The fact is – I know what I don’t know.
I don’t know who Liverpool FC should sign. I’ve no idea.
I believe, but I’m not sure, that Klopp has some kind of system that goes beyond signing the “right player”, but rather has a strong idea of the attributes he wants a player to have in each position (physically, past experience, mentality), and then also has a plan for giving the player that eventually signs the best chance of fitting into the team as a success.
It’s not sink or swim. It feels like there’s a process which means our success rate is higher than most other teams based – at least partly – on what happens after a player signs.
So in a way – that makes me even more relaxed in transfer windows. It’s not like there’s one player in the world who can do the job. There’s a system and a number of players who could come into it.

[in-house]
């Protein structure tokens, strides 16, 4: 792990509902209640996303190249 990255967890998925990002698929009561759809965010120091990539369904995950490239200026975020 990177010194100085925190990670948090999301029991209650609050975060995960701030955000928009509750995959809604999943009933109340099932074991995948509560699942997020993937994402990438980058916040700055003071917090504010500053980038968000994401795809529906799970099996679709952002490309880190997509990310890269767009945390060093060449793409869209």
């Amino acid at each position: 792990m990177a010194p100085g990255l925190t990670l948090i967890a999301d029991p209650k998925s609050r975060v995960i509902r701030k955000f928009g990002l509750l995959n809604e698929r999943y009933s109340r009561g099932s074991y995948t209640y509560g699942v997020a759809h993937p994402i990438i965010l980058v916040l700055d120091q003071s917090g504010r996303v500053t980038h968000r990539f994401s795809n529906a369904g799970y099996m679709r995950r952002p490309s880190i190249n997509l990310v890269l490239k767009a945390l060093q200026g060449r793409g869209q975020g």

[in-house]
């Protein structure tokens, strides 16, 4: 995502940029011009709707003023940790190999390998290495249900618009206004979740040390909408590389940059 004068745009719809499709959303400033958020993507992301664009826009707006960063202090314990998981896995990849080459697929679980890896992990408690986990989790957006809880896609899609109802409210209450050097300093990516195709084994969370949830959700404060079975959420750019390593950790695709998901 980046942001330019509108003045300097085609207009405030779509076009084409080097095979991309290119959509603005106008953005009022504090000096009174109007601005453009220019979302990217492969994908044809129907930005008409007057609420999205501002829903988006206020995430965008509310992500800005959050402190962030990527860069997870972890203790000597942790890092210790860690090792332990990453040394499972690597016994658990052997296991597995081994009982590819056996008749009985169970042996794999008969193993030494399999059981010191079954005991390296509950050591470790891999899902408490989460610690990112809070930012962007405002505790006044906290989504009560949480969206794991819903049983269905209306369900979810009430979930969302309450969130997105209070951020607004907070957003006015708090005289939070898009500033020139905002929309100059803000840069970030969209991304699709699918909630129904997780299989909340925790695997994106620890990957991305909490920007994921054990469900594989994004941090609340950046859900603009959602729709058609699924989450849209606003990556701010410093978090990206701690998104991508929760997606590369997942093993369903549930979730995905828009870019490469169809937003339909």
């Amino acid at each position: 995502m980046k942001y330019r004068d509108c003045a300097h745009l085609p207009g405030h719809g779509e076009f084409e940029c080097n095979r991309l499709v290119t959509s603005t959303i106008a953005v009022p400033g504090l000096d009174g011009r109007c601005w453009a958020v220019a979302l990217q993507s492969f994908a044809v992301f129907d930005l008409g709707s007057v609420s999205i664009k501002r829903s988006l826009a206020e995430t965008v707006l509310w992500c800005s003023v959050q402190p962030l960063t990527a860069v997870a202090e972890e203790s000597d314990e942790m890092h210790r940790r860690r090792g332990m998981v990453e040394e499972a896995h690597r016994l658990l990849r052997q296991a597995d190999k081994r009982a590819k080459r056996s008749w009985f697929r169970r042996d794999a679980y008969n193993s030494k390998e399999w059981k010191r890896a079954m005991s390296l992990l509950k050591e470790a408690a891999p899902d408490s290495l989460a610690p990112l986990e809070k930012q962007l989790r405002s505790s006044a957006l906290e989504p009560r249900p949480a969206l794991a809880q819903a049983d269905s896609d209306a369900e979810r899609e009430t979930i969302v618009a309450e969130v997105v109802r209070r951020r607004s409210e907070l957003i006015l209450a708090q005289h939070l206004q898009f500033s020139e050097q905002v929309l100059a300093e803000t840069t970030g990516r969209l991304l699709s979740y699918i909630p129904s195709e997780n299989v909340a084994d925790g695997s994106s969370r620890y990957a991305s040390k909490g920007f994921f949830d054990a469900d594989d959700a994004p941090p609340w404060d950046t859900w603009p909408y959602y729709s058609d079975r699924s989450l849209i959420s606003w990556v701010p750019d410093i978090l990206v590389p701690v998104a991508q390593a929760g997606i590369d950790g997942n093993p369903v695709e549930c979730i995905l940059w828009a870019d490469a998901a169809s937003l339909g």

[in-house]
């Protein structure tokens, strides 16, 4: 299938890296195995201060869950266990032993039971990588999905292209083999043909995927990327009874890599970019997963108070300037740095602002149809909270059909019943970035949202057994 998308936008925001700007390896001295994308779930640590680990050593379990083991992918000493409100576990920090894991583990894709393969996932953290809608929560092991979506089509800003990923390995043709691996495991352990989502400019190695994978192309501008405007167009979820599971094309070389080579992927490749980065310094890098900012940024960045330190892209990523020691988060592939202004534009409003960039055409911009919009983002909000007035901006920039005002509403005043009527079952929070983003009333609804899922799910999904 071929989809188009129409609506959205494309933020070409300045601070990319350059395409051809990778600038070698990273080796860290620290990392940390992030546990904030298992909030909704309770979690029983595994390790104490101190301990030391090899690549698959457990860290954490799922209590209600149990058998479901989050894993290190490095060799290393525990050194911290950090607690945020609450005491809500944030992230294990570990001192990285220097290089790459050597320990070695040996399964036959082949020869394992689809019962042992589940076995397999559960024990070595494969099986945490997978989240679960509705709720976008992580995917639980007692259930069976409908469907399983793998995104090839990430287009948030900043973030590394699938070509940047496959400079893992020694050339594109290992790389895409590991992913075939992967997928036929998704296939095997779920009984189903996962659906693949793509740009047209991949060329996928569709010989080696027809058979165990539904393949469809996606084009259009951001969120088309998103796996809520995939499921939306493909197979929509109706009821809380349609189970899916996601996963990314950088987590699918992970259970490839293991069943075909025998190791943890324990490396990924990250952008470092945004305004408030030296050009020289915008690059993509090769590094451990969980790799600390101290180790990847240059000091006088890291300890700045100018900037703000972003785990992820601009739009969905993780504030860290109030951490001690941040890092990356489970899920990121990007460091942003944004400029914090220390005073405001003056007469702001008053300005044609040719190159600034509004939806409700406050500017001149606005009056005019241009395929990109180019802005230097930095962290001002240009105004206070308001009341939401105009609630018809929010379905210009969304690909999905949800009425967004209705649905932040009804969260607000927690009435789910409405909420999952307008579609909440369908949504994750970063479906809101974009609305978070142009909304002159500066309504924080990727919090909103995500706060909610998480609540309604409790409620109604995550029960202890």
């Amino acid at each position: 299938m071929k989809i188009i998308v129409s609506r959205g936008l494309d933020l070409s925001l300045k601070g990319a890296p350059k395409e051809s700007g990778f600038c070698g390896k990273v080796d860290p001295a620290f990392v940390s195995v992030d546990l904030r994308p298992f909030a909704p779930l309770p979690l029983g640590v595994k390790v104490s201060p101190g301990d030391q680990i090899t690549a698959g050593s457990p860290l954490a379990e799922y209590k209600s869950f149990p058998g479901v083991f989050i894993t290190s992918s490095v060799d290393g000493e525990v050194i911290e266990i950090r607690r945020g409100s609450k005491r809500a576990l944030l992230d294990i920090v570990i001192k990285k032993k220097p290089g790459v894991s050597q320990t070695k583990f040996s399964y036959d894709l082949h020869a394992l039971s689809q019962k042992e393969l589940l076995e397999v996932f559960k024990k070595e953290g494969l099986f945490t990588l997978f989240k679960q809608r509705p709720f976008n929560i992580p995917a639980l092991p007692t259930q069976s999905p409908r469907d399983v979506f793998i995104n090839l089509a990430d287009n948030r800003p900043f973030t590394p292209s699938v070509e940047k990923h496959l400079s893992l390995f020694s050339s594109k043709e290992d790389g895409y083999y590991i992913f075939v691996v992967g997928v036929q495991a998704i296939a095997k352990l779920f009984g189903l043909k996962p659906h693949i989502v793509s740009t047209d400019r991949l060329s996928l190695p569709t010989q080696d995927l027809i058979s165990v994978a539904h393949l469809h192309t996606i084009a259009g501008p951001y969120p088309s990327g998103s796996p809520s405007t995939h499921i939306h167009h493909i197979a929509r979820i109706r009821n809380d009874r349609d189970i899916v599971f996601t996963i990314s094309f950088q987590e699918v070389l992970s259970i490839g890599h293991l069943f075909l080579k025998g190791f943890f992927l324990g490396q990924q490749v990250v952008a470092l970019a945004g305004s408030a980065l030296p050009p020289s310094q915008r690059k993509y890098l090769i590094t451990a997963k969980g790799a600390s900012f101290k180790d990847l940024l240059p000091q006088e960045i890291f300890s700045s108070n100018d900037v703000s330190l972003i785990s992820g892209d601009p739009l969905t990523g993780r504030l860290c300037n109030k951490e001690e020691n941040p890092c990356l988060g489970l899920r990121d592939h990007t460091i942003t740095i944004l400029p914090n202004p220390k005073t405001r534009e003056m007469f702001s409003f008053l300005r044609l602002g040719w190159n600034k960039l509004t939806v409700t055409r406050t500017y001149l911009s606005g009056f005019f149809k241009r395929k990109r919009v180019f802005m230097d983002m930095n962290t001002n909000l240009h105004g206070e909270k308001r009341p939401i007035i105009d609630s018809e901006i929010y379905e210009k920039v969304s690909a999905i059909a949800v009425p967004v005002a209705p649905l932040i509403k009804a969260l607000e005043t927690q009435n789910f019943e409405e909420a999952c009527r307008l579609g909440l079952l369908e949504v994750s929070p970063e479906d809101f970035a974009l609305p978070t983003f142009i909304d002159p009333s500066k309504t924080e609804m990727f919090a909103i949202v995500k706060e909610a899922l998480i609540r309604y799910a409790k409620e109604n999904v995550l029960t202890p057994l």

On top of that – most our squad have a Premier League and a Champions League medal from the past two seasons.
I enjoy a signing. But… I have no idea what LFC should do.
So I’m sat in my garden, drinking a glass of wine, feeling very grateful that we have a manager who does know!
Articles published since last Friday, with excerpts:
Monday July 12th:
Why Emma Hayes is At Least 15 Times Better As a TV Pundit, by Bob Pearce.
What happens when someone shows us something we can’t see? We see how much we’d been missing. They give us an opportunity to learn. We get greater knowledge that we can then take with us into other games we watch or play. As Jacqui Oatley put it, “She is educating an audience during the course of the game. She’s educating the audience without sounding too patronising.”